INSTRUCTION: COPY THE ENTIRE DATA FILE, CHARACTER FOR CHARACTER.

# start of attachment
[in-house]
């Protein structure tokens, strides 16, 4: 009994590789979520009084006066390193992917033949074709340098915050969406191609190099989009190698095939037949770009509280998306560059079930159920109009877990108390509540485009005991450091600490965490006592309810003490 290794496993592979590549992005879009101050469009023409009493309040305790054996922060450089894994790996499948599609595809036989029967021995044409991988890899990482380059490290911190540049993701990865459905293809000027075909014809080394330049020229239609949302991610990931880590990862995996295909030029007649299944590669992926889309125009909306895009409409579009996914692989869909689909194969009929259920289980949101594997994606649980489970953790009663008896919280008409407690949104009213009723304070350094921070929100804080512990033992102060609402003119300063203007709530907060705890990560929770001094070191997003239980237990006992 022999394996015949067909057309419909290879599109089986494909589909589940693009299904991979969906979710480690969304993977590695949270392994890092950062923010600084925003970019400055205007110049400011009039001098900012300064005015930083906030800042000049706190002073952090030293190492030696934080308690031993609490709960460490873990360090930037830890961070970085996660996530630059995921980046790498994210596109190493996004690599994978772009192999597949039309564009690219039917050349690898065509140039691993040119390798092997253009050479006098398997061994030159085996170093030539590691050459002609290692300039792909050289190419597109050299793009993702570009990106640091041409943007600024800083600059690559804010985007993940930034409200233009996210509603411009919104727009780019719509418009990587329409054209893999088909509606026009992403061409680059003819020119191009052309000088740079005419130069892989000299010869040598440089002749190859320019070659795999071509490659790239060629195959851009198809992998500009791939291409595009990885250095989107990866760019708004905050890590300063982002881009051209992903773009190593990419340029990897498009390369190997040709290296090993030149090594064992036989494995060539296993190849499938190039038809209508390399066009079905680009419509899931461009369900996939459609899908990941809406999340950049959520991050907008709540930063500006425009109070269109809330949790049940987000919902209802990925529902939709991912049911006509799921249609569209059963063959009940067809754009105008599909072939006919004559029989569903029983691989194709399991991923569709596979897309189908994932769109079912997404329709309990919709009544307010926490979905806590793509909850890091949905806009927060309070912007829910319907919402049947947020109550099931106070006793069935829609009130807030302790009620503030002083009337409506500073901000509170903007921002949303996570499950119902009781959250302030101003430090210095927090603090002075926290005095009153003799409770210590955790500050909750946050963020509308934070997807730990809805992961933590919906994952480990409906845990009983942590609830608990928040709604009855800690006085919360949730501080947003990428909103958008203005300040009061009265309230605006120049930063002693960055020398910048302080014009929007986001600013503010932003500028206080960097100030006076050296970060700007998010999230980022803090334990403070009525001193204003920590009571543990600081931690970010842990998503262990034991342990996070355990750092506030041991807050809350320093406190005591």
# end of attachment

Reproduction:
[in-house]
């Protein structure tokens, strides 16, 4: 009994590789979520009084006066390193992917033949074709340098915050969406191609190099989009190698095939037949770009509280998306560059079930159920109009877990108390509540485009005991450091600490965490006592309810003490 290794496993592979590549992005879009101050469009023409009493309040305790054996922060450089894994790996499948599609595809036989029967021995044409991988890899990482380059490290911190540049993701990865459905293809000027075909014809080394330049020229239609949302991610990931880590990862995996295909030029007649299944590669992926889309125009909306895009409409579009996914692989869909689909194969009929259920289980949101594997994606649980489970953790009663008896919280008409407690949104009213009723304070350094921070929100804080512990033992102060609402003119300063203007709530907060705890990560929770001094070191997003239980237990006992 022999394996015949067909057309419909290879599109089986494909589909589940693009299904991979969906979710480690969304993977590695949270392994890092950062923010600084925003970019400055205007110049400011009039001098900012300064005015930083906030800042000049706190002073952090030293190492030696934080308690031993609490709960460490873990360090930037830890961070970085996660996530630059995921980046790498994210596109190493996004690599994978772009192999597949039309564009690219039917050349690898065509140039691993040119390798092997253009050479006098398997061994030159085996170093030539590691050459002609290692300039792909050289190419597109050299793009993702570009990106640091041409943007600024800083600059690559804010985007993940930034409200233009996210509603411009919104727009780019719509418009990587329409054209893999088909509606026009992403061409680059003819020119191009052309000088740079005419130069892989000299010869040598440089002749190859320019070659795999071509490659790239060629195959851009198809992998500009791939291409595009990885250095989107990866760019708004905050890590300063982002881009051209992903773009190593990419340029990897498009390369190997040709290296090993030149090594064992036989494995060539296993190849499938190039038809209508390399066009079905680009419509899931461009369900996939459609899908990941809406999340950049959520991050907008709540930063500006425009109070269109809330949790049940987000919902209802990925529902939709991912049911006509799921249609569209059963063959009940067809754009105008599909072939006919004559029989569903029983691989194709399991991923569709596979897309189908994932769109079912997404329709309990919709009544307010926490979905806590793509909850890091949905806009927060309070912007829910319907919402049947947020109550099931106070006793069935829609009130807030302790009620503030002083009337409506500073901000509170903007921002949303996570499950119902009781959250302030101003430090210095927090603090002075926290005095009153003799409770210590955790500050909750946050963020509308934070997807730990809805992961933590919906994952480990409906845990009983942590609830608990928040709604009855800690006085919360949730501080947003990428909103958008203005300040009061009265309230605006120049930063002693960055020398910048302080014009929007986001600013503010932003500028206080960097100030006076050296970060700007998010999230980022803090334990403070009525001193204003920590009571543990600081931690970010842990998503262990034991342990996070355990750092506030041991807050809350320093406190005591």